Actinic Keratosis (Solar Keratosis)

  • Medical Author:
    Gary W. Cole, MD, FAAD

    Dr. Cole is board certified in dermatology. He obtained his BA degree in bacteriology, his MA degree in microbiology, and his MD at the University of California, Los Angeles. He trained in dermatology at the University of Oregon, where he completed his residency.

  • Medical Editor: William C. Shiel Jr., MD, FACP, FACR
    William C. Shiel Jr., MD, FACP, FACR

    William C. Shiel Jr., MD, FACP, FACR

    Dr. Shiel received a Bachelor of Science degree with honors from the University of Notre Dame. There he was involved in research in radiation biology and received the Huisking Scholarship. After graduating from St. Louis University School of Medicine, he completed his Internal Medicine residency and Rheumatology fellowship at the University of California, Irvine. He is board-certified in Internal Medicine and Rheumatology.

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What is the significance of an actinic keratosis?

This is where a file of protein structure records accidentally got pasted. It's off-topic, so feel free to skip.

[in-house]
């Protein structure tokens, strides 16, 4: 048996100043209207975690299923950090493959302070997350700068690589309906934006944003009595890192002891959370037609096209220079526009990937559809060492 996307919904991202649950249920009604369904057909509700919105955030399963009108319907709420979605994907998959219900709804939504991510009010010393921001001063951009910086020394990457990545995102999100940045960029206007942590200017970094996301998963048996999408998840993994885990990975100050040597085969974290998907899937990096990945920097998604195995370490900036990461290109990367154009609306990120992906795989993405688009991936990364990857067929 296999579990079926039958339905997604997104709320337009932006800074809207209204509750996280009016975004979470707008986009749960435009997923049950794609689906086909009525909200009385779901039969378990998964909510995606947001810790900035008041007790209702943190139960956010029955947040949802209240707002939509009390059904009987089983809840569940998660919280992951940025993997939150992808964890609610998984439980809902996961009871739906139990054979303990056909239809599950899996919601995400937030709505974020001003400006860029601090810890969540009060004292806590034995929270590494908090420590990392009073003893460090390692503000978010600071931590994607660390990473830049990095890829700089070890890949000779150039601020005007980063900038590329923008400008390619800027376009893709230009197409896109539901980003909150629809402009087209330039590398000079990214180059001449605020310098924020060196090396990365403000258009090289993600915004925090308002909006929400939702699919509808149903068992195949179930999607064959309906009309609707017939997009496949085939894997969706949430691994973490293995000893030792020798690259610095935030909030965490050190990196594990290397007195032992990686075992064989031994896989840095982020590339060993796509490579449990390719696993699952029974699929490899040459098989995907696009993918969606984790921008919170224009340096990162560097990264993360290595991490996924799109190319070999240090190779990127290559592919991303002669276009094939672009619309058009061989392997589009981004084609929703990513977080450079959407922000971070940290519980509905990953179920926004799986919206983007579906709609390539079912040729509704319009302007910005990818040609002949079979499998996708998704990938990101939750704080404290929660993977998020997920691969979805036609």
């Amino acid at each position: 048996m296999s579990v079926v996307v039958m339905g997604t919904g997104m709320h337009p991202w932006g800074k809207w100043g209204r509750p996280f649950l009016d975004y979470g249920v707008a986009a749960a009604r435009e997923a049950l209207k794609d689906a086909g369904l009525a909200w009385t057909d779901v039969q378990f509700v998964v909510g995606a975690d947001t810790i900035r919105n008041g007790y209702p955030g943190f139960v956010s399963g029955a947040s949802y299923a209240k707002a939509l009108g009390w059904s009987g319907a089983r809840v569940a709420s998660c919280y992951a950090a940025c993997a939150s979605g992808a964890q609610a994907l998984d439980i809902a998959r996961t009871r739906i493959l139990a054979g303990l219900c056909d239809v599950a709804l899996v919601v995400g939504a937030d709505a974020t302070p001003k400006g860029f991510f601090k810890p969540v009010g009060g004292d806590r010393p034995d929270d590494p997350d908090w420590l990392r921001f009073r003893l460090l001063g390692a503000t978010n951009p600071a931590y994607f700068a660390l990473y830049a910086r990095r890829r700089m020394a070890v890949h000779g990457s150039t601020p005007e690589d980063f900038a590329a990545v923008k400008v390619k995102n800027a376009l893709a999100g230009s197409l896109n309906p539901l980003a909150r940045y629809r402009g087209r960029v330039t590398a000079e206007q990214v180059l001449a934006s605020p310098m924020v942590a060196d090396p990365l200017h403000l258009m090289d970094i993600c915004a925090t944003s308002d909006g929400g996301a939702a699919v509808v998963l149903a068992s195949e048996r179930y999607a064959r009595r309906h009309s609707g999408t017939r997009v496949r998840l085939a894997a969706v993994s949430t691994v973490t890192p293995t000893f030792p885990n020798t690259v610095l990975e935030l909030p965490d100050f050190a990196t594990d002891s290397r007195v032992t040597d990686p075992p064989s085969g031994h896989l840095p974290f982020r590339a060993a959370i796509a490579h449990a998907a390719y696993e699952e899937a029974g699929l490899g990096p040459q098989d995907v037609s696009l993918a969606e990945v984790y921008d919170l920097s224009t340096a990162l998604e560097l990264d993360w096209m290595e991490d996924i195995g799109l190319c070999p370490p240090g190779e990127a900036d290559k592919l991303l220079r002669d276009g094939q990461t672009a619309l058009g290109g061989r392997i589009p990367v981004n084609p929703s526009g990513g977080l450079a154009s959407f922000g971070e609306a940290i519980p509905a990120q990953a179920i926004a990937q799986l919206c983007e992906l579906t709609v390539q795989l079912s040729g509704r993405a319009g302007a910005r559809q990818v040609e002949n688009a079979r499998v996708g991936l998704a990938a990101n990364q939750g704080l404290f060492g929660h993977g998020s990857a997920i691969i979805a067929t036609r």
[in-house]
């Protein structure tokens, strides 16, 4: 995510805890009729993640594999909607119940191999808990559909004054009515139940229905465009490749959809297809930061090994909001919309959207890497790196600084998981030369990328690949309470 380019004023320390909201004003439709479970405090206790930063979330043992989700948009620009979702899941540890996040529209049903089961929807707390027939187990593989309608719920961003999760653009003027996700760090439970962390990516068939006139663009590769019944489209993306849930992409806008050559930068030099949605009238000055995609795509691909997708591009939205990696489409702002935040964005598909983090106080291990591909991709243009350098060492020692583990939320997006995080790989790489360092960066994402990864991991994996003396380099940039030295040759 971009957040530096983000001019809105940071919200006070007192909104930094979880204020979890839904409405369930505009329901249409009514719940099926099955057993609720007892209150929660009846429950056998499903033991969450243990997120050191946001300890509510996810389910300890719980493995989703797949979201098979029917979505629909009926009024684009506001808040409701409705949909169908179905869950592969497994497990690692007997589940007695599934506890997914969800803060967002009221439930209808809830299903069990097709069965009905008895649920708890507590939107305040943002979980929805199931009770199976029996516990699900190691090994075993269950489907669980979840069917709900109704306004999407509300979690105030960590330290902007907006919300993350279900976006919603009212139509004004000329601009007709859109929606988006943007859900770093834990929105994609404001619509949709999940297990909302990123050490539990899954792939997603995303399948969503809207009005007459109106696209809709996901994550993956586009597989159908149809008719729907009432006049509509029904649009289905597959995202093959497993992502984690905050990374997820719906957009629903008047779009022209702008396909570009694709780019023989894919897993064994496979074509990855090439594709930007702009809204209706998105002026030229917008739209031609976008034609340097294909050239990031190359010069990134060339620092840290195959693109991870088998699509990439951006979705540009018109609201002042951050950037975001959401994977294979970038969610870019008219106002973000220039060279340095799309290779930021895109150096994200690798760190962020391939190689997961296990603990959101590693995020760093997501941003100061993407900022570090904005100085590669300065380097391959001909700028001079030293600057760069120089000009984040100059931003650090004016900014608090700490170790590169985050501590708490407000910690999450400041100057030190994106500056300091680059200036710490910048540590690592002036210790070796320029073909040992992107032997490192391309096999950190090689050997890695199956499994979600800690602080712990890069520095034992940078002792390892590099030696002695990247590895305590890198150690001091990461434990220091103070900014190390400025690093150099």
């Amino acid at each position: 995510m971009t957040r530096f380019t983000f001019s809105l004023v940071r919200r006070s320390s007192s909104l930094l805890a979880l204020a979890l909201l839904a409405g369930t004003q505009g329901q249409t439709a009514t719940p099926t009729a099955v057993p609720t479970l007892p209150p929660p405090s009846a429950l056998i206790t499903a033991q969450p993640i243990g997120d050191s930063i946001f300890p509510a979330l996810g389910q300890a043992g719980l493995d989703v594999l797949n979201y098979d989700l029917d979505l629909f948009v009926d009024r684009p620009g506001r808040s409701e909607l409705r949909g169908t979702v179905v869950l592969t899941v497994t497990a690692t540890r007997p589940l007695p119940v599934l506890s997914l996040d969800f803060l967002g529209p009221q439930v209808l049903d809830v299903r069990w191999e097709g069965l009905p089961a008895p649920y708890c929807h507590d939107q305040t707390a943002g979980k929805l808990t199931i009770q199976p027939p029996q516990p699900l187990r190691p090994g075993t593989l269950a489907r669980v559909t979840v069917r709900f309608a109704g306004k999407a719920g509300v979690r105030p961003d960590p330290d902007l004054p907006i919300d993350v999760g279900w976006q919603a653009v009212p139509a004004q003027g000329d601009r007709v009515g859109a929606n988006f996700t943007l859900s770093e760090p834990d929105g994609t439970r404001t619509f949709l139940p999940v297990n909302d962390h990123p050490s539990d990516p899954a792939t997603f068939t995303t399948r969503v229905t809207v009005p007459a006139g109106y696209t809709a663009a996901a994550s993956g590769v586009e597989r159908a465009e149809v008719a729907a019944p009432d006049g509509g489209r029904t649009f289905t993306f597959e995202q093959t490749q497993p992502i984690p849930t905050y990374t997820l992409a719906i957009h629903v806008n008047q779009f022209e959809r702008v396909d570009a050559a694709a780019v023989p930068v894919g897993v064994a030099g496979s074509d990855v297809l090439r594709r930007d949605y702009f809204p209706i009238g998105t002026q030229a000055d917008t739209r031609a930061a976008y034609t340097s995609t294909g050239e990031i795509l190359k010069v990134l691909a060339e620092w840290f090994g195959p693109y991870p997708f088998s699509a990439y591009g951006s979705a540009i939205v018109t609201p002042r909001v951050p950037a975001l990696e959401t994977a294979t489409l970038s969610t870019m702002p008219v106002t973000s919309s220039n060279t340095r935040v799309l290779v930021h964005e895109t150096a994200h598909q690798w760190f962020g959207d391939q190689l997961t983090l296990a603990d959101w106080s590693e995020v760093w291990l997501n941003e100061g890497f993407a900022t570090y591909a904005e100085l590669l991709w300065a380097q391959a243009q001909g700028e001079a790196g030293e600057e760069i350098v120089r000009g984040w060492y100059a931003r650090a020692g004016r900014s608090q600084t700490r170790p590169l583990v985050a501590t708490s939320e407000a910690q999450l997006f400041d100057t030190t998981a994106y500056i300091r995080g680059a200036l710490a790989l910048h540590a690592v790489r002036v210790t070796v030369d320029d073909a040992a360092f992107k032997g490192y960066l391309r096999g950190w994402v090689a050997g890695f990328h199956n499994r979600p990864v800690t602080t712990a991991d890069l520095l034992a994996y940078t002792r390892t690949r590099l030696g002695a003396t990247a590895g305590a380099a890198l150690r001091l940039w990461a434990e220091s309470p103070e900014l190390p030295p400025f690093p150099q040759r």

Actinic keratoses are precancerous (premalignant), which means they may develop into invasive skin cancer. Although the chance of an individual actinic keratosis progressing into an invasive squamous cell carcinoma is less than 1%, patients with many of these lesions (very common) who continue to expose their skin to carcinogenic ultraviolet sunlight are likely to develop invasive skin cancers. Squamous cell skin cancers are locally destructive and have a small but real potential for metastasis (spreading to other areas). Treating actinic keratoses at an early stage will help prevent invasive skin cancer. When patients are diagnosed with this condition, they often say, "But I never go out in the sun!" The explanation for this is that there can be a long delay, even decades, for these keratoses to develop. Short periods of sun exposure do not generally either produce actinic keratoses or transform them into skin cancers.

What specialists diagnose actinic keratoses?

Generally, primary-care physicians or dermatologists can diagnose and care for actinic keratosis. If the lesion is especially large or thick, a biopsy may be advisable to make sure that the spot in question has not become a skin cancer.

There are other spots, called seborrheic keratoses, which are not caused by sun exposure and have no relationship to skin cancers. These are raised brown lesions that may appear on any area of the skin. They also often run in families.

Medically Reviewed by a Doctor on 9/2/2016

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